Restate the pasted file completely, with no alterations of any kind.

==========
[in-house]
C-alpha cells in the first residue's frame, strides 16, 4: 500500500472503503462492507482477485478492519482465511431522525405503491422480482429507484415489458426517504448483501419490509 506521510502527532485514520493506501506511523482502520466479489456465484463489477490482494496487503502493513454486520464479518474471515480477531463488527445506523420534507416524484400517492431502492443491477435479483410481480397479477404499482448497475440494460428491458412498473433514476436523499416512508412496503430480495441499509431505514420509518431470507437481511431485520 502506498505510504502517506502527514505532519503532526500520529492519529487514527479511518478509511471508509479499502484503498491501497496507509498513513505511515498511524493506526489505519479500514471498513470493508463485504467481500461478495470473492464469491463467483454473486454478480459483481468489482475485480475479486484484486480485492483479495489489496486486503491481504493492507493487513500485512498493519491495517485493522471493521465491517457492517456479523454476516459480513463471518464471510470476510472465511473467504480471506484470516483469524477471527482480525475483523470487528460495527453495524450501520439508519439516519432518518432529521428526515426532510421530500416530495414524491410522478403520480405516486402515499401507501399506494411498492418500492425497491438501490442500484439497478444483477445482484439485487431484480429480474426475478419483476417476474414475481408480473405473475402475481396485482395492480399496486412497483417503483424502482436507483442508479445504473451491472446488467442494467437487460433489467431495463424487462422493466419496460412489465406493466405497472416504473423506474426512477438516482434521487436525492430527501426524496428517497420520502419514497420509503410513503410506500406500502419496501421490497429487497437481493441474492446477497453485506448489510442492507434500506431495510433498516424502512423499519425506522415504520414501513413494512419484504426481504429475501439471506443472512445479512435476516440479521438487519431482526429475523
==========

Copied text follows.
[in-house]
C-alpha cells in the first residue's frame, strides 16, 4: 500500500472503503462492507482477485478492519482465511431522525405503491422480482429507484415489458426517504448483501419490509 506521510502527532485514520493506501506511523482502520466479489456465484463489477490482494496487503502493513454486520464479518474471515480477531463488527445506523420534507416524484400517492431502492443491477435479483410481480397479477404499482448497475440494460428491458412498473433514476436523499416512508412496503430480495441499509431505514420509518431470507437481511431485520 502506498505510504502517506502527514505532519503532526500520529492519529487514527479511518478509511471508509479499502484503498491501497496507509498513513505511515498511524493506526489505519479500514471498513470493508463485504467481500461478495470473492464469491463467483454473486454478480459483481468489482475485480475479486484484486480485492483479495489489496486486503491481504493492507493487513500485512498493519491495517485493522471493521465491517457492517456479523454476516459480513463471518464471510470476510472465511473467504480471506484470516483469524477471527482480525475483523470487528460495527453495524450501520439508519439516519432518518432529521428526515426532510421530500416530495414524491410522478403520480405516486402515499401507501399506494411498492418500492425497491438501490442500484439497478444483477445482484439485487431484480429480474426475478419483476417476474414475481408480473405473475402475481396485482395492480399496486412497483417503483424502482436507483442508479445504473451491472446488467442494467437487460433489467431495463424487462422493466419496460412489465406493466405497472416504473423506474426512477438516482434521487436525492430527501426524496428517497420520502419514497420509503410513503410506500406500502419496501421490497429487497437481493441474492446477497453485506448489510442492507434500506431495510433498516424502512423499519425506522415504520414501513413494512419484504426481504429475501439471506443472512445479512435476516440479521438487519431482526429475523